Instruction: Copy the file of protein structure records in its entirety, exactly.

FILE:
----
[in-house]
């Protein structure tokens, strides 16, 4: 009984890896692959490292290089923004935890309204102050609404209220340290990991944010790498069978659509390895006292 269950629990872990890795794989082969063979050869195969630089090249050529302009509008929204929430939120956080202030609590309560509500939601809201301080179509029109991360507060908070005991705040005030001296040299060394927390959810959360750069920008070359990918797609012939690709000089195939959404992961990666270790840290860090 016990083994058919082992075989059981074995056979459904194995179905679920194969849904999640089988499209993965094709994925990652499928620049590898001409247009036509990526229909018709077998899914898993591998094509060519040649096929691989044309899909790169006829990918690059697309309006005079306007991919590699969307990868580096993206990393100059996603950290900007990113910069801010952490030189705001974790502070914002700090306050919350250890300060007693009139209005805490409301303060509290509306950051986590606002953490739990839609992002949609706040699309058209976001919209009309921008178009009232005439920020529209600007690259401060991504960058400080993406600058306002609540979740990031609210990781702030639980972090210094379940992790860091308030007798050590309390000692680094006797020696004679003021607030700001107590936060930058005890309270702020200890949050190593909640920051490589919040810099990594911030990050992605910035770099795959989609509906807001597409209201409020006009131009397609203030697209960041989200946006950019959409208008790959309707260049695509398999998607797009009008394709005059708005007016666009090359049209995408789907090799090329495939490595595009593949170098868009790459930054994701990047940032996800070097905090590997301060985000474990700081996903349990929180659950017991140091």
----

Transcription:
[in-house]
């Protein structure tokens, strides 16, 4: 009984890896692959490292290089923004935890309204102050609404209220340290990991944010790498069978659509390895006292 269950629990872990890795794989082969063979050869195969630089090249050529302009509008929204929430939120956080202030609590309560509500939601809201301080179509029109991360507060908070005991705040005030001296040299060394927390959810959360750069920008070359990918797609012939690709000089195939959404992961990666270790840290860090 016990083994058919082992075989059981074995056979459904194995179905679920194969849904999640089988499209993965094709994925990652499928620049590898001409247009036509990526229909018709077998899914898993591998094509060519040649096929691989044309899909790169006829990918690059697309309006005079306007991919590699969307990868580096993206990393100059996603950290900007990113910069801010952490030189705001974790502070914002700090306050919350250890300060007693009139209005805490409301303060509290509306950051986590606002953490739990839609992002949609706040699309058209976001919209009309921008178009009232005439920020529209600007690259401060991504960058400080993406600058306002609540979740990031609210990781702030639980972090210094379940992790860091308030007798050590309390000692680094006797020696004679003021607030700001107590936060930058005890309270702020200890949050190593909640920051490589919040810099990594911030990050992605910035770099795959989609509906807001597409209201409020006009131009397609203030697209960041989200946006950019959409208008790959309707260049695509398999998607797009009008394709005059708005007016666009090359049209995408789907090799090329495939490595595009593949170098868009790459930054994701990047940032996800070097905090590997301060985000474990700081996903349990929180659950017991140091």